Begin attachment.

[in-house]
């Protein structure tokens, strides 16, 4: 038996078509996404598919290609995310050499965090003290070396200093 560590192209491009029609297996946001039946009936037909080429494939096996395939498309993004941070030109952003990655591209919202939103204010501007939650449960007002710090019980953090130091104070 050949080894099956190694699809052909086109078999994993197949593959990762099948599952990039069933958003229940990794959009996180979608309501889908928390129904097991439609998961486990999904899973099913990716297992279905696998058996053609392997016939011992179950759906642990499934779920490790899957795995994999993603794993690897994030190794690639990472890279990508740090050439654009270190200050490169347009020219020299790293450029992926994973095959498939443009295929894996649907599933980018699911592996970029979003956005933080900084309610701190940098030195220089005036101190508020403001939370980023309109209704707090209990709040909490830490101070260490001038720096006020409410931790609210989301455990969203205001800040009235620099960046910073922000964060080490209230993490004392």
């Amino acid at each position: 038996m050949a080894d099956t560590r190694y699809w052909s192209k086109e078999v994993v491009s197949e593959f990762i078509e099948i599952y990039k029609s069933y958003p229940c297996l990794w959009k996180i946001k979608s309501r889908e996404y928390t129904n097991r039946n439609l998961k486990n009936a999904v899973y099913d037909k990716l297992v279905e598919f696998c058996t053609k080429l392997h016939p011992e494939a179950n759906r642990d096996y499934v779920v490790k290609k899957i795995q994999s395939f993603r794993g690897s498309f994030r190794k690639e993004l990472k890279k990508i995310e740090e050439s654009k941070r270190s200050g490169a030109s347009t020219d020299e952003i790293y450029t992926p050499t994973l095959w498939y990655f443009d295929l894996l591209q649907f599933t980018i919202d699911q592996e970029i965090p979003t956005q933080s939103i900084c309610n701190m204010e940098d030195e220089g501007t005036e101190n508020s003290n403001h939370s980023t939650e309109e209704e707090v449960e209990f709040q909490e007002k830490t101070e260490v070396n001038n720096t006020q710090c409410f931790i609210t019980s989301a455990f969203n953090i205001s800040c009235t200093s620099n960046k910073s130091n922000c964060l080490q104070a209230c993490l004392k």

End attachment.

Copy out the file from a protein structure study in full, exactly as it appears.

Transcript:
[in-house]
């Protein structure tokens, strides 16, 4: 038996078509996404598919290609995310050499965090003290070396200093 560590192209491009029609297996946001039946009936037909080429494939096996395939498309993004941070030109952003990655591209919202939103204010501007939650449960007002710090019980953090130091104070 050949080894099956190694699809052909086109078999994993197949593959990762099948599952990039069933958003229940990794959009996180979608309501889908928390129904097991439609998961486990999904899973099913990716297992279905696998058996053609392997016939011992179950759906642990499934779920490790899957795995994999993603794993690897994030190794690639990472890279990508740090050439654009270190200050490169347009020219020299790293450029992926994973095959498939443009295929894996649907599933980018699911592996970029979003956005933080900084309610701190940098030195220089005036101190508020403001939370980023309109209704707090209990709040909490830490101070260490001038720096006020409410931790609210989301455990969203205001800040009235620099960046910073922000964060080490209230993490004392």
């Amino acid at each position: 038996m050949a080894d099956t560590r190694y699809w052909s192209k086109e078999v994993v491009s197949e593959f990762i078509e099948i599952y990039k029609s069933y958003p229940c297996l990794w959009k996180i946001k979608s309501r889908e996404y928390t129904n097991r039946n439609l998961k486990n009936a999904v899973y099913d037909k990716l297992v279905e598919f696998c058996t053609k080429l392997h016939p011992e494939a179950n759906r642990d096996y499934v779920v490790k290609k899957i795995q994999s395939f993603r794993g690897s498309f994030r190794k690639e993004l990472k890279k990508i995310e740090e050439s654009k941070r270190s200050g490169a030109s347009t020219d020299e952003i790293y450029t992926p050499t994973l095959w498939y990655f443009d295929l894996l591209q649907f599933t980018i919202d699911q592996e970029i965090p979003t956005q933080s939103i900084c309610n701190m204010e940098d030195e220089g501007t005036e101190n508020s003290n403001h939370s980023t939650e309109e209704e707090v449960e209990f709040q909490e007002k830490t101070e260490v070396n001038n720096t006020q710090c409410f931790i609210t019980s989301a455990f969203n953090i205001s800040c009235t200093s620099n960046k910073s130091n922000c964060l080490q104070a209230c993490l004392k």